4. I can lay in bed and read without flipping back and forth like a rotisserie chicken -- just hit next page.
5. Oh, did I mention that I like being read to -- even in the mechanical voice?
Actually I think one problem with the Kindle and "Death of the Kindle" crowd is the people saying this aren't really readers. How the hell would they know what a good reading experience? This is the same crowd that was saying reading was dead just before Harry Potter sold a gazillion copies and every adolescent girl on the planet purchased Twilight.
Seth Godin in his marketing blog encourages marketers to "disaggregate" and he starts off his blog post with this gem, "The typical American buys precisely one book a year". He points out the obvious that based on the statistical analysis, between Seth and me at least 950 Americans didn't buy a single book last year (Seth bought about 400 and I bought about 450-(250 on the Kindle)). Ok, that may have been a little hyperbole.
The people who say the Kindle is dead or dying are the same people that haven't bought a book of any kind for a long, long time.
Sunday, April 11, 2010
Most of what I write is crap.
"I love my job."
Now that sentence is simple to the point and probably crap. It loses all nuance in a bold, white declaration of affection. I do get a thrill out of my work, but love is a word that is devoid of meaning in this context.
When people ask me what I do, I tell them "I Robin Hood for a living, taking from rich, evil creditors and give back to the poor and destitute, while skimming a little off the top for myself."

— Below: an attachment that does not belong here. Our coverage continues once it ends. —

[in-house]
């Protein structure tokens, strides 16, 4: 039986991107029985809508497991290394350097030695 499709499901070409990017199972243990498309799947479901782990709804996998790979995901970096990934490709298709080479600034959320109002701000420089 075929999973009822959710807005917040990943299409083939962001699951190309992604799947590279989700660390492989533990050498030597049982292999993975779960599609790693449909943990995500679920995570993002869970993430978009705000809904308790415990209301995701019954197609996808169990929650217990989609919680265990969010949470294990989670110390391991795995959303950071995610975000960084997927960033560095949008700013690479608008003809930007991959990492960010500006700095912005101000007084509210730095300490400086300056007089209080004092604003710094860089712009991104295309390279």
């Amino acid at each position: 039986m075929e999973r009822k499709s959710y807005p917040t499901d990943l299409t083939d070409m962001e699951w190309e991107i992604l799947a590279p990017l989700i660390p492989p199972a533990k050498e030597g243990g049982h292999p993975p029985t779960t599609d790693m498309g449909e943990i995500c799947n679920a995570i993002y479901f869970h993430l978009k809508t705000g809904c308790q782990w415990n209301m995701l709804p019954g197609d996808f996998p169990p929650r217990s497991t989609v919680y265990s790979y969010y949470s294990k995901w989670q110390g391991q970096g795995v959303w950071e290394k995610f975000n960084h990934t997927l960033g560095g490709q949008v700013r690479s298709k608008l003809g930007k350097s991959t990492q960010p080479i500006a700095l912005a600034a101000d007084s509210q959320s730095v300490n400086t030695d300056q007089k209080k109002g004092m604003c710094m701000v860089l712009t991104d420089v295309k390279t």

Now, that is a more accurate description than saying I love my job, but again -- crap. Not all creditors are rich or evil. Not all clients are poor and destitute. I don't really skim, but take court ordered and disclosed fees for my work. I am trying to create a persona, a facade -- to make my job and myself, way more glamorous than I really am. I know, because when I tell people I am a consumer bankruptcy attorney I get one of two reactions -- 1) Eyes glaze over and the subject is changed or 2) A smile, a nod and "Wow, you must be really busy these days. Glad someone has work." Much better to describe my profession by turning Robin Hood into a verb, but while greasing the social skids, the words are still crap.
Writing is an attempt to connect with other people on a non-physical plane of existence that removes time from the coordinates and takes the physical and transforms it into the mental. Maybe this is why I think everything I write is crap. Writing is a modified and socialized form of what the psychics call "remote viewing." I think psychics are crap.
Take the word, "crap." I am using this word in a metaphoric sense, as well as the colloquial meaning of "not good." As a metaphor, physical crap is the detritus of biological functions and metaphoric writing crap is the detritus of my mental functions. This is also why we refer to excess material possessions that have become useless as our consumerist version of crap -- the shit we have left over from our spending.
Another thing about crap is that no one is really interested in crap -- their own or others. Although you may check out your own crap or grouse about how much crap you have or how your writing is crap, you never check out anyone else's crap or care how much crap someone has (unless it is bigger and nicer crap than yours) or you rarely read someone else's crap, because after about two sentences, or if the writer is lucky, two paragraphs, you say, "This is crap" -- and stop reading.
So I'm stopping -- for today.